When the Allied landing forces went ashore on the beaches of Normandy on June 6, 1944, the victory we as a free world have celebrated ever since was a long way from being a sure thing. In fact even the General Staff who had planned the world’s most complex military enterprise in history gave success no more than a fifty-fifty chance. They knew it was one thing to get 175,000 seasick soldiers and all their fighting equipment ashore on the five Norman beaches that first day in the face of determined resistance, and quite another to fight their way off those beaches in order to establish an offensive bridgehead from which to prosecute a whole new war on the European continent. The entire “house of cards” rested upon the concept of complete surprise.
The campaign of deception began long before the Spring of 1944 and was many-faceted. It was christened “Operation Fortitude” and was so nuanced and comprehensive in its details that it was described by Churchill as a “bodyguard of lies”. At its heart was the objective of convincing the enemy that the inevitable invasion of fortress Europe would not take place on the Cotentin Peninsula. The initiative had two parts: “Fortitude South” set out to convince German Intelligence that the invasion would target the Pas de Calais - the most logical choice for many reasons, including its port facilities and the narrowness of the Channel at that point. “Fortitude North” supported the alternative idea of an invasion through Norway, this latter concept a threat which troubled Hitler greatly, since the only remaining base for his U-boat offensive was housed there.
With the help of Hollywood set designers, entire “hoax” armies – with thousands of acres of make-believe tanks, guns and trucks – mushroomed close to English ports which would have pointed to a Pas de Calais invasion target. Even U.S. General George S. Patton was assigned paper command of this ghost “Army-in-waiting”, much to his own disgust. Realistic radio traffic, mimicking all the details of such an undertaking added to the believability of the world’s biggest lie, and in one instance, the body of a deceased British military officer with “secret” orders in his inner pocket was left where it would fall into enemy hands.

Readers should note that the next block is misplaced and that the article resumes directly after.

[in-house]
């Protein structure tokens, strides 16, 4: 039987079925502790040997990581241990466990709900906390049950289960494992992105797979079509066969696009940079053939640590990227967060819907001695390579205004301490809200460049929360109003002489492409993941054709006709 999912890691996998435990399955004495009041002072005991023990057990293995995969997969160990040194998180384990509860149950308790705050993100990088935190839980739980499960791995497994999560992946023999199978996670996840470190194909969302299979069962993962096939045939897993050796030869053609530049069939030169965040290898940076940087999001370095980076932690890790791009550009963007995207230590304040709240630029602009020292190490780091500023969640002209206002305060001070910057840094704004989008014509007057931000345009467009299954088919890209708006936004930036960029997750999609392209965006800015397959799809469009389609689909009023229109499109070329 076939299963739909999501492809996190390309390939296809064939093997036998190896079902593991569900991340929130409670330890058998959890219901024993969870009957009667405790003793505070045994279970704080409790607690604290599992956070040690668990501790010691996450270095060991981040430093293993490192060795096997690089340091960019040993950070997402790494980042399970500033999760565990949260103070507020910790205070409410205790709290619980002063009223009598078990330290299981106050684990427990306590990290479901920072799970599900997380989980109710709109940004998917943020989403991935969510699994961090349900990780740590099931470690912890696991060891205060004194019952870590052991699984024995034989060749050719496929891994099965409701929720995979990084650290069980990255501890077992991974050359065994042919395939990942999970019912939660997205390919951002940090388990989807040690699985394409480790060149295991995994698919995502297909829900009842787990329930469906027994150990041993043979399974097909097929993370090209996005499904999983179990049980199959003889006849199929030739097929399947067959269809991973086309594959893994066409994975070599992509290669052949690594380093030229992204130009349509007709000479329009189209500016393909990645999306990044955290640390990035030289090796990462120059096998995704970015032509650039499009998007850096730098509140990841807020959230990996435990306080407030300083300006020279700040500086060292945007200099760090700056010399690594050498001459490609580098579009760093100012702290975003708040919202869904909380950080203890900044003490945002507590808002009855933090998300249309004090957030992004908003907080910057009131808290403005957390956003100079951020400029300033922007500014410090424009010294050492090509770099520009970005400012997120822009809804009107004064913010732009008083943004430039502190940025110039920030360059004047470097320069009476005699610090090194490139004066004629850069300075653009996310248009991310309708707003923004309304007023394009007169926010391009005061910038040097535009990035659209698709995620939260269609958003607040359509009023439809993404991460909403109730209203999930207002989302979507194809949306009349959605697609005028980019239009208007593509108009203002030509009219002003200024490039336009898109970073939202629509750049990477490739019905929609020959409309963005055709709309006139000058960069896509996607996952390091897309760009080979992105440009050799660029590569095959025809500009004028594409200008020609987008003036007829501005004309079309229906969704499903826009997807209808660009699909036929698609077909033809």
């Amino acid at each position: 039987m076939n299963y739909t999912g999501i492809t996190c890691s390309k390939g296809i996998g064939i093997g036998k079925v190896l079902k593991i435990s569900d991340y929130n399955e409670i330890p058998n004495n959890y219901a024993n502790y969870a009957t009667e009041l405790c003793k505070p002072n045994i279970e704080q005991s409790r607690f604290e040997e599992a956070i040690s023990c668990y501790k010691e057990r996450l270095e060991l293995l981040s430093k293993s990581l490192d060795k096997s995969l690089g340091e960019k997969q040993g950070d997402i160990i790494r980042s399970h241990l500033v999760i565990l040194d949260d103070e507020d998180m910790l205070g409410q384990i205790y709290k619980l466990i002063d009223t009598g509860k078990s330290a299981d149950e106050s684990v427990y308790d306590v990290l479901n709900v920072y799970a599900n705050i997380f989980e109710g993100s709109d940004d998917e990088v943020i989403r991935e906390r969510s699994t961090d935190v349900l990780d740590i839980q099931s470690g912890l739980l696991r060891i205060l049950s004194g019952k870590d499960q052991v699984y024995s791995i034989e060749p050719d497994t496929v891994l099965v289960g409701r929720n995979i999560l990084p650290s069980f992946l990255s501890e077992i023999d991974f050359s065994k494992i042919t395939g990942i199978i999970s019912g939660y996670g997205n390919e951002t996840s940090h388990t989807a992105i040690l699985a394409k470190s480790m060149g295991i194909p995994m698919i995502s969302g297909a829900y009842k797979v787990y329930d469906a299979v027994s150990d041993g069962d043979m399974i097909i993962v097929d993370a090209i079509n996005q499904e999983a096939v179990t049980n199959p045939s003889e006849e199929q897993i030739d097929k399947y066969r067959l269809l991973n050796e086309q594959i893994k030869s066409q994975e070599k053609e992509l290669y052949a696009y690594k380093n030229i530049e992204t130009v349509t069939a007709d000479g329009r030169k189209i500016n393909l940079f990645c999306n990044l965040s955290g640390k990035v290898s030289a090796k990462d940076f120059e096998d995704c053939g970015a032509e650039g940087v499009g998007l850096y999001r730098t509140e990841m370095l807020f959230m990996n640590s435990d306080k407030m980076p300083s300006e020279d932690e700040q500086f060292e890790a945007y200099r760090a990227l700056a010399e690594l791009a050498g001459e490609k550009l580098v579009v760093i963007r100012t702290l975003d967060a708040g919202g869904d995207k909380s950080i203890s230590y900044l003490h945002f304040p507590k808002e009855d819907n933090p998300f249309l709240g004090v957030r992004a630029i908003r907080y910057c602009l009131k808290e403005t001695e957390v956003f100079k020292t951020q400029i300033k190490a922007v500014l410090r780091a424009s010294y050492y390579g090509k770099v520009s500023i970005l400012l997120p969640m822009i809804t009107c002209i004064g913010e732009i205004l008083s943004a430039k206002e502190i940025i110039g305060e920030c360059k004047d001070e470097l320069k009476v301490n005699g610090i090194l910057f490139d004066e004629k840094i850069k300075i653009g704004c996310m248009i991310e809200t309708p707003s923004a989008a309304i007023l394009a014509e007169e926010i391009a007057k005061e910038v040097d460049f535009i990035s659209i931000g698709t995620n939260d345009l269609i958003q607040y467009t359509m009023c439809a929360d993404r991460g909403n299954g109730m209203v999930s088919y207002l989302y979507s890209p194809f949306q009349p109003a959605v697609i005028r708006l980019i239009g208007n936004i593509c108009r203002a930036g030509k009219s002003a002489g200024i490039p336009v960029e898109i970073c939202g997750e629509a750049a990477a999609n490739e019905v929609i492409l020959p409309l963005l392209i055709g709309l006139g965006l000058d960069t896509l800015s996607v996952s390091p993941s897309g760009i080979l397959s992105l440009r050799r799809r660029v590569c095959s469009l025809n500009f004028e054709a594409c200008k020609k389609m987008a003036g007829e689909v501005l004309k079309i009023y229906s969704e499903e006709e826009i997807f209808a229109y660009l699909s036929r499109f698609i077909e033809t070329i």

One of the most spectacular successes of the Fortitude managers was made possible as a consequence of “Operation Double Cross”, a little known allied coups dating back to 1940. Early in hostilities, British Intelligence was able to secretly roll up the entire spy network Nazi Germany had set up in England. All of these enemy agents were “turned” – that is “convinced” to remain in place, but under the control and direction of their new allied “spymasters”. These agents were constantly “fed” information which was sufficiently credible to keep their German controllers convinced of their safe status, at the same time using them to “leak” other material. In the weeks leading up to D-Day, Operation Double Cross became a major communication vehicle in sustaining the deceptions designed by Allied planners.
Between the perceived need to defend Norway on the north, and the Pas de Calais in France, the Germans had diverted 90,000 troops and several Panzer Divisions from the very place where they could have reacted quickly to the Normandy invasion on D-Day.
So effective was the great deception that even two days after the landings at Normandy had taken place, the German High Command continued to believe those landings were merely a diversion, and that the real invasion would come elsewhere.
Facing “the great unknown”, men of the first wave approach Omaha Beach the morning of June 6, 1944 in an LCVP – “Higgins Boat”.
Papier-mâché and rubber tanks, trucks, guns and planes at the heart of Operation Fortitude, make up a “phantom” Army which filled farm fields near Devon, convincing Germans of a false Allied channel-crossing strategy.